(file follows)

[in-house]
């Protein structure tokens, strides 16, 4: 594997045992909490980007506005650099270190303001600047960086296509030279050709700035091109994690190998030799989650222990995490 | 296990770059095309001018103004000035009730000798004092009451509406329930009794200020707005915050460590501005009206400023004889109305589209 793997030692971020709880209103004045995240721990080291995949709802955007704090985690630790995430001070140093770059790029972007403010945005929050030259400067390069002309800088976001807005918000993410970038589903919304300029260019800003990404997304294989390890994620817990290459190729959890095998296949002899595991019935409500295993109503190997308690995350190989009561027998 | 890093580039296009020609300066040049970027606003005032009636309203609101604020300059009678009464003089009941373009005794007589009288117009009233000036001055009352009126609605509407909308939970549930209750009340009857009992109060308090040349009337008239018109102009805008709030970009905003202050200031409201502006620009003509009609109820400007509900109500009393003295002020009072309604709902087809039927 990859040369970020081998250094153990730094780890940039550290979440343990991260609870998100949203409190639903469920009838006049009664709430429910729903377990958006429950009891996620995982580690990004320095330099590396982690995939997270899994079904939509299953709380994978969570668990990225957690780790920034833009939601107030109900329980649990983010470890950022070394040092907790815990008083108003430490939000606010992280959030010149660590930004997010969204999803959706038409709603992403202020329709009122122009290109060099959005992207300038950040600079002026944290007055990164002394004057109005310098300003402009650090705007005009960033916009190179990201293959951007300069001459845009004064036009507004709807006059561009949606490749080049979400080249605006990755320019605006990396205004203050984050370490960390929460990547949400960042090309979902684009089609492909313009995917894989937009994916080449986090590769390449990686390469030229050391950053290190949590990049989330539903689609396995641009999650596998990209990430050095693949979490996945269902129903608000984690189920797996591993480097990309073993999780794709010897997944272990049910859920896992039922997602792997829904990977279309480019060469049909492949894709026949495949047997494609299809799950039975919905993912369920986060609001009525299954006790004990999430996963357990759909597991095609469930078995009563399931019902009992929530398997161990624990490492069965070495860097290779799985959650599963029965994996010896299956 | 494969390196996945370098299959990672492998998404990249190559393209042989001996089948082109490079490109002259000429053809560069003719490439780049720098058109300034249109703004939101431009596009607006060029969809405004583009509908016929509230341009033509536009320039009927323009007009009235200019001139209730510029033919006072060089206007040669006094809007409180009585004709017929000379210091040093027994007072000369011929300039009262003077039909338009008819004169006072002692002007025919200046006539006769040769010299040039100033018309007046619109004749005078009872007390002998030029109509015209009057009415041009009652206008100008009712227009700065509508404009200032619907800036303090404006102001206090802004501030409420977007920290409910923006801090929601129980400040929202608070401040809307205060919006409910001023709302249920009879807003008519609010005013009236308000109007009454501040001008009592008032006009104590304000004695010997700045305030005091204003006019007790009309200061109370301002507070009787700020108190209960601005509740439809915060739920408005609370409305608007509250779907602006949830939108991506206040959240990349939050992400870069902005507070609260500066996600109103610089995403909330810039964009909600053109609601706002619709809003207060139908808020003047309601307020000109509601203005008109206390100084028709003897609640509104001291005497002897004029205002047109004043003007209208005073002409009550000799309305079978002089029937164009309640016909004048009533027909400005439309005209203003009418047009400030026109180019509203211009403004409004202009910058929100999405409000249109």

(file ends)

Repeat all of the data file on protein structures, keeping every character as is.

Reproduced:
[in-house]
């Protein structure tokens, strides 16, 4: 594997045992909490980007506005650099270190303001600047960086296509030279050709700035091109994690190998030799989650222990995490 | 296990770059095309001018103004000035009730000798004092009451509406329930009794200020707005915050460590501005009206400023004889109305589209 793997030692971020709880209103004045995240721990080291995949709802955007704090985690630790995430001070140093770059790029972007403010945005929050030259400067390069002309800088976001807005918000993410970038589903919304300029260019800003990404997304294989390890994620817990290459190729959890095998296949002899595991019935409500295993109503190997308690995350190989009561027998 | 890093580039296009020609300066040049970027606003005032009636309203609101604020300059009678009464003089009941373009005794007589009288117009009233000036001055009352009126609605509407909308939970549930209750009340009857009992109060308090040349009337008239018109102009805008709030970009905003202050200031409201502006620009003509009609109820400007509900109500009393003295002020009072309604709902087809039927 990859040369970020081998250094153990730094780890940039550290979440343990991260609870998100949203409190639903469920009838006049009664709430429910729903377990958006429950009891996620995982580690990004320095330099590396982690995939997270899994079904939509299953709380994978969570668990990225957690780790920034833009939601107030109900329980649990983010470890950022070394040092907790815990008083108003430490939000606010992280959030010149660590930004997010969204999803959706038409709603992403202020329709009122122009290109060099959005992207300038950040600079002026944290007055990164002394004057109005310098300003402009650090705007005009960033916009190179990201293959951007300069001459845009004064036009507004709807006059561009949606490749080049979400080249605006990755320019605006990396205004203050984050370490960390929460990547949400960042090309979902684009089609492909313009995917894989937009994916080449986090590769390449990686390469030229050391950053290190949590990049989330539903689609396995641009999650596998990209990430050095693949979490996945269902129903608000984690189920797996591993480097990309073993999780794709010897997944272990049910859920896992039922997602792997829904990977279309480019060469049909492949894709026949495949047997494609299809799950039975919905993912369920986060609001009525299954006790004990999430996963357990759909597991095609469930078995009563399931019902009992929530398997161990624990490492069965070495860097290779799985959650599963029965994996010896299956 | 494969390196996945370098299959990672492998998404990249190559393209042989001996089948082109490079490109002259000429053809560069003719490439780049720098058109300034249109703004939101431009596009607006060029969809405004583009509908016929509230341009033509536009320039009927323009007009009235200019001139209730510029033919006072060089206007040669006094809007409180009585004709017929000379210091040093027994007072000369011929300039009262003077039909338009008819004169006072002692002007025919200046006539006769040769010299040039100033018309007046619109004749005078009872007390002998030029109509015209009057009415041009009652206008100008009712227009700065509508404009200032619907800036303090404006102001206090802004501030409420977007920290409910923006801090929601129980400040929202608070401040809307205060919006409910001023709302249920009879807003008519609010005013009236308000109007009454501040001008009592008032006009104590304000004695010997700045305030005091204003006019007790009309200061109370301002507070009787700020108190209960601005509740439809915060739920408005609370409305608007509250779907602006949830939108991506206040959240990349939050992400870069902005507070609260500066996600109103610089995403909330810039964009909600053109609601706002619709809003207060139908808020003047309601307020000109509601203005008109206390100084028709003897609640509104001291005497002897004029205002047109004043003007209208005073002409009550000799309305079978002089029937164009309640016909004048009533027909400005439309005209203003009418047009400030026109180019509203211009403004409004202009910058929100999405409000249109």